However, in ROCD, intrusive thoughts meddle with a partner’s belief system. Subsequently, it becomes a negative focus whereby the attention moves away from the healthy value system and instead is paid to intrusive thoughts about infidelity if this is the obsession. For instance, ‘If my partner wants to spend two or three nights out, he must have lost interest in me, and is seeing someone else?’ Or, ‘I think other guys are good looking. What if it means deep down, I don’t want to be with my boyfriend anymore.’
A lot of people who develop OCD feel challenged when coping with ambiguous situations. This is why checking is a typical compulsion. For example, being sure about something means going over the “what-if” scenarios to prove or disprove whether there is anything legitimate to worry about, and then still being doubtful. It’s a never-ending circle, but the person doesn’t trust yet that ROCD is nonsensical.
When Thoughts About Uncertainty Persist
No matter how much people obsess or compare their qualities with their partner, they will never be satisfied with the outcome. Also, in whatever ways people seek reassurance and check for proof that having differences in beliefs or interests is okay, it will never provide them with consistent answers. Checking leads to one doubt after the other, because irrational doubts can never be satisfied. Compulsions relieve anxiety, but unfortunately strengthen the relationship obsession, hence the repetitiousness.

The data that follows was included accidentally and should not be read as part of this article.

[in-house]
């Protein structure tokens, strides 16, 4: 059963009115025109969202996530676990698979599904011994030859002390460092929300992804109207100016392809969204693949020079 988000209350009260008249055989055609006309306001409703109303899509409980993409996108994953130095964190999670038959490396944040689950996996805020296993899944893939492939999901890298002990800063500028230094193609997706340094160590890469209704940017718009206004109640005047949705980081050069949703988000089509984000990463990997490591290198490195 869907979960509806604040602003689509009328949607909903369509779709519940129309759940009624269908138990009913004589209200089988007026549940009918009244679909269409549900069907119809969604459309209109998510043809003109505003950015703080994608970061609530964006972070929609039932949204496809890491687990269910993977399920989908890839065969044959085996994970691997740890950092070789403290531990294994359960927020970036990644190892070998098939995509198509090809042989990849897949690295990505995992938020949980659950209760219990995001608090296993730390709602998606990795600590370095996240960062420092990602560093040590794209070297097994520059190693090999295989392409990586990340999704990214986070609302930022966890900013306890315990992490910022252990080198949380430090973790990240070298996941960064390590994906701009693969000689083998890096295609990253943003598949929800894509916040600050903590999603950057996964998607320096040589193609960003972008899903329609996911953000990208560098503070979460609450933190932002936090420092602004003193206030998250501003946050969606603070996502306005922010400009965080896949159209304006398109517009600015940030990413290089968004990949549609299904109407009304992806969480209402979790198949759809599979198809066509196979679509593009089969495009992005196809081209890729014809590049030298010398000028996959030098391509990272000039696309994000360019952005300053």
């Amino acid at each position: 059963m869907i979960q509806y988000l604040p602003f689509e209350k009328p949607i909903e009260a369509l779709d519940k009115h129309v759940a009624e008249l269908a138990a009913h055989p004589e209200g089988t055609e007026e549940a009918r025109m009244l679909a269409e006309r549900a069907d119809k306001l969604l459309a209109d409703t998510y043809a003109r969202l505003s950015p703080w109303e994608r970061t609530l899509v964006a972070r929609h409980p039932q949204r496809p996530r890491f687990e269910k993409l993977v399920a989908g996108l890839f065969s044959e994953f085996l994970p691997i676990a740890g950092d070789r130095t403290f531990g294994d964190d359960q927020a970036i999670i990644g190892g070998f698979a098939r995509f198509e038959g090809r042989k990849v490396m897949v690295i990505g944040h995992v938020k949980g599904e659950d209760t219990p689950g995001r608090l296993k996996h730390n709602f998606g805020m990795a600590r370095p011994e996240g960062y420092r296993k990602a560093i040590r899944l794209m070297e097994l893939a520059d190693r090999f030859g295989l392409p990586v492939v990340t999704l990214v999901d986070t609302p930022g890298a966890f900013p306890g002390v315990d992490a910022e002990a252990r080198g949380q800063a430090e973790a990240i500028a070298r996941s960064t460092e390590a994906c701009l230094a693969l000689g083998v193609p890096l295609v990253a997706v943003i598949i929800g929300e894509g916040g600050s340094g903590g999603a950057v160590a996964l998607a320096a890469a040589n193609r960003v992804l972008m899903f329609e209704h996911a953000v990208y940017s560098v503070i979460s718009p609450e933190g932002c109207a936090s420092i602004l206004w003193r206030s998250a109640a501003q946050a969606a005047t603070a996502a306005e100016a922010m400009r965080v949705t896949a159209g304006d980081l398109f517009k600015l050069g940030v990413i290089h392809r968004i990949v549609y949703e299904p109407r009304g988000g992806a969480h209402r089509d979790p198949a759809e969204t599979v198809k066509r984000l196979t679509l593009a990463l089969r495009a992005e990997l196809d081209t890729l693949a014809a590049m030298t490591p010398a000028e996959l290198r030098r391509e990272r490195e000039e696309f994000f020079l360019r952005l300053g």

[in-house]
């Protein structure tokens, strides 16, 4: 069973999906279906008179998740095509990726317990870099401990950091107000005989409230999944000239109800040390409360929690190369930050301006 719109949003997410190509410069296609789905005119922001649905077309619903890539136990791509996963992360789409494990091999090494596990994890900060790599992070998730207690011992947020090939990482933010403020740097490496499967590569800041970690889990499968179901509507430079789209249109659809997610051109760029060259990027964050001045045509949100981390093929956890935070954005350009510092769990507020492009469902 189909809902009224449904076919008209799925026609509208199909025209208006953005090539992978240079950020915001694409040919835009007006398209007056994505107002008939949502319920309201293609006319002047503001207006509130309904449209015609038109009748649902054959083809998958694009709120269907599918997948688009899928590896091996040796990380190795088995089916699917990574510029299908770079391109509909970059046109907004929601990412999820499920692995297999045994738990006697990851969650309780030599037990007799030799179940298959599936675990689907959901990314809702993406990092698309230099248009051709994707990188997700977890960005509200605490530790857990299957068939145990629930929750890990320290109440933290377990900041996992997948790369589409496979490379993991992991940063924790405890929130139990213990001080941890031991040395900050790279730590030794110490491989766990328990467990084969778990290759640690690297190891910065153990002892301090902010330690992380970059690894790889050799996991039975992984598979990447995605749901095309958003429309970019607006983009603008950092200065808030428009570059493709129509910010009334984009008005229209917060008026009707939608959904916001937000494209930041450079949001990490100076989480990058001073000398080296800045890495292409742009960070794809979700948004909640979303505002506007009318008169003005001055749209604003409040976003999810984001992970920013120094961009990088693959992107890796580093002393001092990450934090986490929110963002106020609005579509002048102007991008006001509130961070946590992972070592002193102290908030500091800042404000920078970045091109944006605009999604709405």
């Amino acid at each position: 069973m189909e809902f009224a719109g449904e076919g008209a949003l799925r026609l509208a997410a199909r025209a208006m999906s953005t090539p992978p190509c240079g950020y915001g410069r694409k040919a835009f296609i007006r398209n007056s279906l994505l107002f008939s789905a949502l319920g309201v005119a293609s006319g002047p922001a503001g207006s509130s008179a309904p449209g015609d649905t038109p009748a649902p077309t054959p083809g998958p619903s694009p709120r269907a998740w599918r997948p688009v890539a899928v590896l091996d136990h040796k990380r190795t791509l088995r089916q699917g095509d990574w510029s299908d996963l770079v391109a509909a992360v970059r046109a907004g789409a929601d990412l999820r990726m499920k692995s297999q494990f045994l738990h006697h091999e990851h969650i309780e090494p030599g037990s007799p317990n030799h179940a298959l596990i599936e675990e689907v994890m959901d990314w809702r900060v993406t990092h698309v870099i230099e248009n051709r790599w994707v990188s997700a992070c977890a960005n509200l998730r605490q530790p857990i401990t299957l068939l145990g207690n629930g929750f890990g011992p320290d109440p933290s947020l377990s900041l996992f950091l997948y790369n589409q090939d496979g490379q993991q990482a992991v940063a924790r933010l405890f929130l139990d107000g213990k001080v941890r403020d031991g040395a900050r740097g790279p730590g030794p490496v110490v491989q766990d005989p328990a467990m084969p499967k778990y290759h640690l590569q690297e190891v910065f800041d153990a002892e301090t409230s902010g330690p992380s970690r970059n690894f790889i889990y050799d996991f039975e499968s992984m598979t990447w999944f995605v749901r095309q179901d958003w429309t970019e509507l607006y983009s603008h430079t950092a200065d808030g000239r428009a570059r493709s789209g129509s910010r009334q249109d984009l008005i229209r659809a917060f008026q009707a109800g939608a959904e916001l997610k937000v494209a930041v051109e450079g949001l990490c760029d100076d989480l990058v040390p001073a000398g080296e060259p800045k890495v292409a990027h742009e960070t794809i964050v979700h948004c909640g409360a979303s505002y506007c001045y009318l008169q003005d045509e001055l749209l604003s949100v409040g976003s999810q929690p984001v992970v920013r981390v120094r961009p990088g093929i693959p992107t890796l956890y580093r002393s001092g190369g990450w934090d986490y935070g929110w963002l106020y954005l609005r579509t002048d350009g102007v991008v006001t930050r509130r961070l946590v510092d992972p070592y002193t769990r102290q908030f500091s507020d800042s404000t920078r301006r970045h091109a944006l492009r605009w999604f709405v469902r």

As we’ve seen, high anxiety levels and subsequent rituals to counter the ROCD fears include reassurance, questioning one’s partner and ruminating over what-ifs. They provide anxiety relief, yes, but the OCD bounces right back and continues to disrupt the relationship.
The solution, therefore, is to systematically resist all compulsions and learn to lean into associated anxiety until it reduces naturally. Consequently, a partner gains the confidence to handle uncertainty. For example, ‘Maybe my partner has lost interest in me, maybe not, and that’s okay.’ Or, ‘Perhaps I am attracted to the guys I find good looking. I might even leave my boyfriend for one of these guys one day. Time will tell.’ Or, ‘It seems my partner’s flourishing career makes her more successful than me, but that might not be the case, so I will live with the uncertainty.’
Partners can be involved in therapy, too?
Inviting a partner to therapy sessions can provide education on OCD and how ERP works. It helps partners follow through with ERP homework assignments separately, and also together. Most therapists are trained in core counselling skills. So they may, if needed, incorporate active listening skills into their therapy sessions, too. For example, counselling can help resolve relationship problems, such as legitimate insecurities within the relationship. At the same time, they would use cognitive therapy to address thinking errors related to ROCD coupled with ERP to reduce the obsessive-compulsive symptoms.
Get a free counselling consultation with Sunil Punjabi
Sunil Punjabi is a confident therapist and highly recommended for his expert approach for delivering exposure-response prevention, the treatment of choice for OCD.
Sunil is available